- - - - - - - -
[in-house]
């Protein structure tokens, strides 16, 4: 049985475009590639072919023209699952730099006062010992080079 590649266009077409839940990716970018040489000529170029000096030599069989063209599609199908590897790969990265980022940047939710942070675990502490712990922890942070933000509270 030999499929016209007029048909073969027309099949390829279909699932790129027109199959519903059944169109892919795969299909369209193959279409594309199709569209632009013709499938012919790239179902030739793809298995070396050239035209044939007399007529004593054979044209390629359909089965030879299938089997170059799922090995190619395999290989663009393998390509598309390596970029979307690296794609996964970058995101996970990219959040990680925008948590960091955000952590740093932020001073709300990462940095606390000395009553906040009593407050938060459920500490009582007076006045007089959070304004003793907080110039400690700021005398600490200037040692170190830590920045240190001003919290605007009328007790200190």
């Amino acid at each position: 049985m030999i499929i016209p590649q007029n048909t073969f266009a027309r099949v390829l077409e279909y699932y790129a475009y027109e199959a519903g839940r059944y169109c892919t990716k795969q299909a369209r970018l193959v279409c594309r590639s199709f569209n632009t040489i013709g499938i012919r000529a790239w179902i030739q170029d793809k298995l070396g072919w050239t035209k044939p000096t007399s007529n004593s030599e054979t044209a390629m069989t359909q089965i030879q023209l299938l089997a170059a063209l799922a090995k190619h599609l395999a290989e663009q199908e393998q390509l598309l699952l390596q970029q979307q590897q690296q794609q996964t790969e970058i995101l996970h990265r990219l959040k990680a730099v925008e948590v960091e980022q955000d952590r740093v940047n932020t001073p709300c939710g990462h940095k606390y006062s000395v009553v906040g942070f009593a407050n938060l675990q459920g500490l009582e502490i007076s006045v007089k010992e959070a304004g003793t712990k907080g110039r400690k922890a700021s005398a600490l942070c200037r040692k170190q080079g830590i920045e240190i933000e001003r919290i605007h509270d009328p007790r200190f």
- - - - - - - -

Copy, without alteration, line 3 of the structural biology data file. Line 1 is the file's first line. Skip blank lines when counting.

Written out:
């Amino acid at each position: 049985m030999i499929i016209p590649q007029n048909t073969f266009a027309r099949v390829l077409e279909y699932y790129a475009y027109e199959a519903g839940r059944y169109c892919t990716k795969q299909a369209r970018l193959v279409c594309r590639s199709f569209n632009t040489i013709g499938i012919r000529a790239w179902i030739q170029d793809k298995l070396g072919w050239t035209k044939p000096t007399s007529n004593s030599e054979t044209a390629m069989t359909q089965i030879q023209l299938l089997a170059a063209l799922a090995k190619h599609l395999a290989e663009q199908e393998q390509l598309l699952l390596q970029q979307q590897q690296q794609q996964t790969e970058i995101l996970h990265r990219l959040k990680a730099v925008e948590v960091e980022q955000d952590r740093v940047n932020t001073p709300c939710g990462h940095k606390y006062s000395v009553v906040g942070f009593a407050n938060l675990q459920g500490l009582e502490i007076s006045v007089k010992e959070a304004g003793t712990k907080g110039r400690k922890a700021s005398a600490l942070c200037r040692k170190q080079g830590i920045e240190i933000e001003r919290i605007h509270d009328p007790r200190f």